For example, the terms Atheist and Agnostic are largely located within the U.S. (Southern California and the Northeast) and Europe. Few other parts of the world show the presence of these keywords.

Map of Atheist and Agnostic
References to Scientology, the domain of Hollywood actors like Tom Cruise and John Travolta, are similarly concentrated in the places one would expect of them. Although Scientology's status as a religion can surely be debated (and continues to be in many countries, which could help explain the cluster in Germany), one sees large pockets in Los Angeles, where the Church of Scientology is now headquartered, New Jersey, where it was founded, and Clearwater, Florida, where it maintains a large complex.

Map of Scientology

Even Google Maps references to Zoroastrianism, purported to be the oldest known religion but now claiming relatively few adherents, are located in the parts of Iran, the United States, Pakistan and India that continue to have clusters of Zoroastrian believers.

Map of Zoroastrianism
So even the descendants of a religion founded in the 5th century B.C. are on Google Maps. Who knew?

16 comments:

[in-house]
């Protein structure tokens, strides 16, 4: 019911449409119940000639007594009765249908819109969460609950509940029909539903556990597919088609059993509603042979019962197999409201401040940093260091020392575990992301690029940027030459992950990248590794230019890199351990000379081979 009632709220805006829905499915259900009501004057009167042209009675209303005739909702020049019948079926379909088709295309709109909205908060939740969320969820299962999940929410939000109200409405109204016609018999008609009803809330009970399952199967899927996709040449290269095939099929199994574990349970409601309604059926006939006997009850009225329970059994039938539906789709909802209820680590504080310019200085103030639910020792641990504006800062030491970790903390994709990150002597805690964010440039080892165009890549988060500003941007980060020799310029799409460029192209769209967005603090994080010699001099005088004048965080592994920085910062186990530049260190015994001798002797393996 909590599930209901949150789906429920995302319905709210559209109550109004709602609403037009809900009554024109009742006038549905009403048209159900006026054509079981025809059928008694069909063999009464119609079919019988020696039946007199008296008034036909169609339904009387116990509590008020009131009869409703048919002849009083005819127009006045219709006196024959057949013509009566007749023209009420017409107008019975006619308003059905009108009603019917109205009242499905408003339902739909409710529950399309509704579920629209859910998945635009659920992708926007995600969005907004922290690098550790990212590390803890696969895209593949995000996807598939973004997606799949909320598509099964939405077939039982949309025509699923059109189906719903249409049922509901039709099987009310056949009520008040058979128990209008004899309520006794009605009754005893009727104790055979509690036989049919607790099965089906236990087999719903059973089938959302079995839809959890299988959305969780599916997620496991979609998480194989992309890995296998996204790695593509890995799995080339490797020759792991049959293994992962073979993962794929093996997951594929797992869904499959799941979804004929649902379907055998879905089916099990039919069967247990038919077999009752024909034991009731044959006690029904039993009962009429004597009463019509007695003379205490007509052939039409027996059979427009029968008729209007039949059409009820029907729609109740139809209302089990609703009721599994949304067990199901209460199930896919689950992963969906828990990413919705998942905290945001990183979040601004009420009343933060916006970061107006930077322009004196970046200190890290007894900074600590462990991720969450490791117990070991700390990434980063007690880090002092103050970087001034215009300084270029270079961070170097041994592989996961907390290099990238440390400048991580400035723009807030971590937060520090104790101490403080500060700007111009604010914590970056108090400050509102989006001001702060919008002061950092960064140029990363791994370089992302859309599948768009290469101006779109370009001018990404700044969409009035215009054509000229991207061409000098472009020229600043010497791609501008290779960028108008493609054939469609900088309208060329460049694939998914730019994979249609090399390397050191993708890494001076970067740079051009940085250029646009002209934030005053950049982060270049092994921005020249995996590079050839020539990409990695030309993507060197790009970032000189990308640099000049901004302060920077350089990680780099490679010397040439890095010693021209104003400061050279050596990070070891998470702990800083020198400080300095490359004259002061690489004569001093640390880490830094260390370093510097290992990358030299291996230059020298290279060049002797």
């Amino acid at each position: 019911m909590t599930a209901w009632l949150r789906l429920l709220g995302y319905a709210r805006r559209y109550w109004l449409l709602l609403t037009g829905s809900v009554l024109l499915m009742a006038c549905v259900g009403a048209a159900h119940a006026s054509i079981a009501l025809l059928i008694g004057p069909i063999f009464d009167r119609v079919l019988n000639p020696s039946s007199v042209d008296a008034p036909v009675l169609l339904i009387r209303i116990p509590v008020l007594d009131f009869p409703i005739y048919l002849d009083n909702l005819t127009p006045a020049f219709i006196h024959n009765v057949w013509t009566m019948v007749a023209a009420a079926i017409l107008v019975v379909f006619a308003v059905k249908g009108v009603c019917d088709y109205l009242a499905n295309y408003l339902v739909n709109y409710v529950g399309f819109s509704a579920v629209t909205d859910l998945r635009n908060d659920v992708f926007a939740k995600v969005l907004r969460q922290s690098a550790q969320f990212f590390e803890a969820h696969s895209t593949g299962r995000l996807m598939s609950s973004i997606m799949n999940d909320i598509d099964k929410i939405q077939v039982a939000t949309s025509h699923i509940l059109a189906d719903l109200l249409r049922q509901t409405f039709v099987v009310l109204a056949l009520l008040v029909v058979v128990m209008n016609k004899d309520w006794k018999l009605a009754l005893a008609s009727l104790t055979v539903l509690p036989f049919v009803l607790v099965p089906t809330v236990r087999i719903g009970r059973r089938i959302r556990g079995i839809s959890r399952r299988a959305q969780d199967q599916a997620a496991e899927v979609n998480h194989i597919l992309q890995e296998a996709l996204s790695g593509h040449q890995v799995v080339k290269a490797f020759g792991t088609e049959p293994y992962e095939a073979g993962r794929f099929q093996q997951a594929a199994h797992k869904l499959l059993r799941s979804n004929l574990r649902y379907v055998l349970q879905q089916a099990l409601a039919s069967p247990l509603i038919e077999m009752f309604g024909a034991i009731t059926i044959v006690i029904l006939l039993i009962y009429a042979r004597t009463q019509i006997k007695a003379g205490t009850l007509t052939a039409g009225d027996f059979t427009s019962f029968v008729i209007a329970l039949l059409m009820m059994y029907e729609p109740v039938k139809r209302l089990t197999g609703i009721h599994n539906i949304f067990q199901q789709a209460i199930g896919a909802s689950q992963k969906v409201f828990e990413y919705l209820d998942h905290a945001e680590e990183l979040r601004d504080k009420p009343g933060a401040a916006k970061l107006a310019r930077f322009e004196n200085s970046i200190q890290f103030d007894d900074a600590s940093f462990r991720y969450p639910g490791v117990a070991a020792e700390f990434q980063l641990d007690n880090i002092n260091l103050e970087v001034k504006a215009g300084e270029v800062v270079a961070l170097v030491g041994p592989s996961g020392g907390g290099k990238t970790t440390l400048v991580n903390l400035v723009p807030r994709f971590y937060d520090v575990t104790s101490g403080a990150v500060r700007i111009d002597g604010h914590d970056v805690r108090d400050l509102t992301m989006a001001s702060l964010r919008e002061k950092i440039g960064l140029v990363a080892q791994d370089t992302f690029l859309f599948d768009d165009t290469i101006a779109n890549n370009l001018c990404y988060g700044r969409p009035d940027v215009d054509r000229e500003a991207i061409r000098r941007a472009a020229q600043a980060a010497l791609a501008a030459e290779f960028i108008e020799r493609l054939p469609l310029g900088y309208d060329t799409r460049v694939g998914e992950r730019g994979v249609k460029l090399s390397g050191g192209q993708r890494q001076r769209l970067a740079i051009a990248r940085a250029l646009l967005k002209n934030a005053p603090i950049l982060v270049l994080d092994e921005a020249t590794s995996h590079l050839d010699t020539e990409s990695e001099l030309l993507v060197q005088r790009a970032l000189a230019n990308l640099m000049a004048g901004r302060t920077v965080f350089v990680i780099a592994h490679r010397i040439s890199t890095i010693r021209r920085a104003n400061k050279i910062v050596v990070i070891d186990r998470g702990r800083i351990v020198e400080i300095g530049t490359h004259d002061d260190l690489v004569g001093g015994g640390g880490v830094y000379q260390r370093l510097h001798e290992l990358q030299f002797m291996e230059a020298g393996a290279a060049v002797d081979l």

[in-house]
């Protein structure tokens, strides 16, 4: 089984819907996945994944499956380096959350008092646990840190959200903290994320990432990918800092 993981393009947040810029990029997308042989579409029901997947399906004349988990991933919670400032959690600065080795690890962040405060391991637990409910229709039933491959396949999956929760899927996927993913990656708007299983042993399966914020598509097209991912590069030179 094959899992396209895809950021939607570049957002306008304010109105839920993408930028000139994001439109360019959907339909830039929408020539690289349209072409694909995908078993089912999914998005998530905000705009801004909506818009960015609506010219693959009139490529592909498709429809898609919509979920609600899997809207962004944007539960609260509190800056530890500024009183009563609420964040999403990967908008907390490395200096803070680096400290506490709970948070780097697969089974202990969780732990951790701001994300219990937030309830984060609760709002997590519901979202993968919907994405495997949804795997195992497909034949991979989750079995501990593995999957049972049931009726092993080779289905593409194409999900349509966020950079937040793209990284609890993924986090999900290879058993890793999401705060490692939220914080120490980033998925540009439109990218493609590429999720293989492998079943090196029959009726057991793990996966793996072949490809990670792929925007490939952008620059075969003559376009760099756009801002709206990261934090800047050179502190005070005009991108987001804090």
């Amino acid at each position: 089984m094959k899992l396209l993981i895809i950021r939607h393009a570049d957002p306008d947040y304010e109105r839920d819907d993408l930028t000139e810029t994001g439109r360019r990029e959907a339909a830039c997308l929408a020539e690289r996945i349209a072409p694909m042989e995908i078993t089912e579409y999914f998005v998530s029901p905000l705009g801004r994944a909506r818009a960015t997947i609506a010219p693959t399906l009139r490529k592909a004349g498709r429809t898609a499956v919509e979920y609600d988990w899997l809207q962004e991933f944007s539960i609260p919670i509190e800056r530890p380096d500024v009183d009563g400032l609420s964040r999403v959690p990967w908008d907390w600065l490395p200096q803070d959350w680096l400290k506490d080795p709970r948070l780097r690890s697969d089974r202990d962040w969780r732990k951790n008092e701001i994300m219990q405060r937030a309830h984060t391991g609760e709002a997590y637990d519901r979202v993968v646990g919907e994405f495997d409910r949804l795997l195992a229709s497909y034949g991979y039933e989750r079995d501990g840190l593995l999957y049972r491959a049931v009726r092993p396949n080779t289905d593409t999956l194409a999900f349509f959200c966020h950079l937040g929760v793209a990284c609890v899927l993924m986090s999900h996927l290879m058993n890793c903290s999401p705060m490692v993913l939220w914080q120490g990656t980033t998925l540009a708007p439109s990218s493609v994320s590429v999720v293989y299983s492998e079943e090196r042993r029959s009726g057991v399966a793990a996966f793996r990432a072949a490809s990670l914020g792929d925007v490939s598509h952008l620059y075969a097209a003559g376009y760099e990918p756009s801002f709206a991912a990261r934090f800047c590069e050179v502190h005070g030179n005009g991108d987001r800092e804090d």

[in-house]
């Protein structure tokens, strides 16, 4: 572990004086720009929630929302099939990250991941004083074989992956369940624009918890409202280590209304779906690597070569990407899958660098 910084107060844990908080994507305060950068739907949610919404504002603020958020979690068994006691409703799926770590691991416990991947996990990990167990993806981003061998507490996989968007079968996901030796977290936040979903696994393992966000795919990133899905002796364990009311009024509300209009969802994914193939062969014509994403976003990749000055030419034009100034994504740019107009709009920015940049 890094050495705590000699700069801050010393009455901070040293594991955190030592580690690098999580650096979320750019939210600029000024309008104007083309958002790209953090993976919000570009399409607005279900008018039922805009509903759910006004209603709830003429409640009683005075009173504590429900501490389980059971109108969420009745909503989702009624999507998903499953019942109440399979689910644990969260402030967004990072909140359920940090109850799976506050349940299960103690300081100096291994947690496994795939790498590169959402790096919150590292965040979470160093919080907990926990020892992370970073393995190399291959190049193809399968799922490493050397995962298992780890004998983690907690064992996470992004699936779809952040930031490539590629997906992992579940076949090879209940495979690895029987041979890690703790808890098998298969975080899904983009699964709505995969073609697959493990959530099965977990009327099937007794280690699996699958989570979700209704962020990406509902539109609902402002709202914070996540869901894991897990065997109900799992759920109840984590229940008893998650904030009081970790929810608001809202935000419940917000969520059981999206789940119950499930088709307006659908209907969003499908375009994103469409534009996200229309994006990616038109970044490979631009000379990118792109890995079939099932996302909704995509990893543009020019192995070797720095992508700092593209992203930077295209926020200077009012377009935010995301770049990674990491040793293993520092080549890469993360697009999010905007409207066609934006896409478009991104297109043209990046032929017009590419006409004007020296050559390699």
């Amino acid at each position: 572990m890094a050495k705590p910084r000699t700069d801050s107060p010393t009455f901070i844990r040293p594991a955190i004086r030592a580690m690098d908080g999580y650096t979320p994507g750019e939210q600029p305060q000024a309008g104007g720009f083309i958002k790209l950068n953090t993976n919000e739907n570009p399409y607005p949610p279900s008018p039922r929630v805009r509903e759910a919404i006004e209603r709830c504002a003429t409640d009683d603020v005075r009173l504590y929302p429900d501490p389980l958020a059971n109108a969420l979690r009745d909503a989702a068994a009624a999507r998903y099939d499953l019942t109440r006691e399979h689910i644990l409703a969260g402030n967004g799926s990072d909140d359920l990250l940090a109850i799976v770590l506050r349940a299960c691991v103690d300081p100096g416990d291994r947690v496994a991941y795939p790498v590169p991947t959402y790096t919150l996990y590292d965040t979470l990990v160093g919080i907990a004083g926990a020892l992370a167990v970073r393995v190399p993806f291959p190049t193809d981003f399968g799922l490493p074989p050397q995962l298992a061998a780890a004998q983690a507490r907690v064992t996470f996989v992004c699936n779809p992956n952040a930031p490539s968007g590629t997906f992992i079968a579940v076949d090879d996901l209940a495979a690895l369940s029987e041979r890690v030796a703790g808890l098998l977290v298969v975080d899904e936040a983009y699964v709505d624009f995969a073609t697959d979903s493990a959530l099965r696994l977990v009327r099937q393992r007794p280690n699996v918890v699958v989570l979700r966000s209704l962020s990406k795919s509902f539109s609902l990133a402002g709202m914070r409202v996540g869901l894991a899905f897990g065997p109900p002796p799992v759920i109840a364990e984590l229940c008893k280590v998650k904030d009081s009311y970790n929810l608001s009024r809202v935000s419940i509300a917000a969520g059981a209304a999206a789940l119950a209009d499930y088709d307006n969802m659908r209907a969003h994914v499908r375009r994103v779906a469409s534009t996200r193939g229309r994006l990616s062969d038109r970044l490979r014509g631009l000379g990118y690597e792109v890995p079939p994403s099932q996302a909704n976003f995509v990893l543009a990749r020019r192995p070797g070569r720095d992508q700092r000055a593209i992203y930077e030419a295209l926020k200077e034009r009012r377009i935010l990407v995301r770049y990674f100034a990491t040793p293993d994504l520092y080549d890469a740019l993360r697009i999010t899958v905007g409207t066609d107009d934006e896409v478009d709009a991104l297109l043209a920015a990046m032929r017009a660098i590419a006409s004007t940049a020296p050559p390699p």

1. Some of the spots are bigger than the maps. Anyway that's ok.

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  2. "So even the descendants of a religion founded in the 5th century B.C. are on Google Maps. Who knew?"

    Why wouldn't they be? What an odd statement.

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  3. Come on, Scientology is everywhere. I've seen large Scientology buildings in Madrid, and Germany. There is also a building in Tainan, Taiwan.

    No Atheists in Russia or China?

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  4. I live in Minnesota, so there are a lot of Lutherans. I really enjoyed the liquor store to grocery store map and Wisconsin being exposed as the brandy soused hell hole it is.....but alas,to be fair, and I don't want to be....but they can sell liquor in their groceries so the data is probably skewed. We can't enjoy that maturity because we have so many Lutherans in the legislature. After all Volstead was an OLE!

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  5. Thanks again for pointing these data visualisation examples out which I didn't yet know and will put in my Data Visualisation References (hat tip to you of course).

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  6. Nice too read such article. Good Information. keep it up Dud.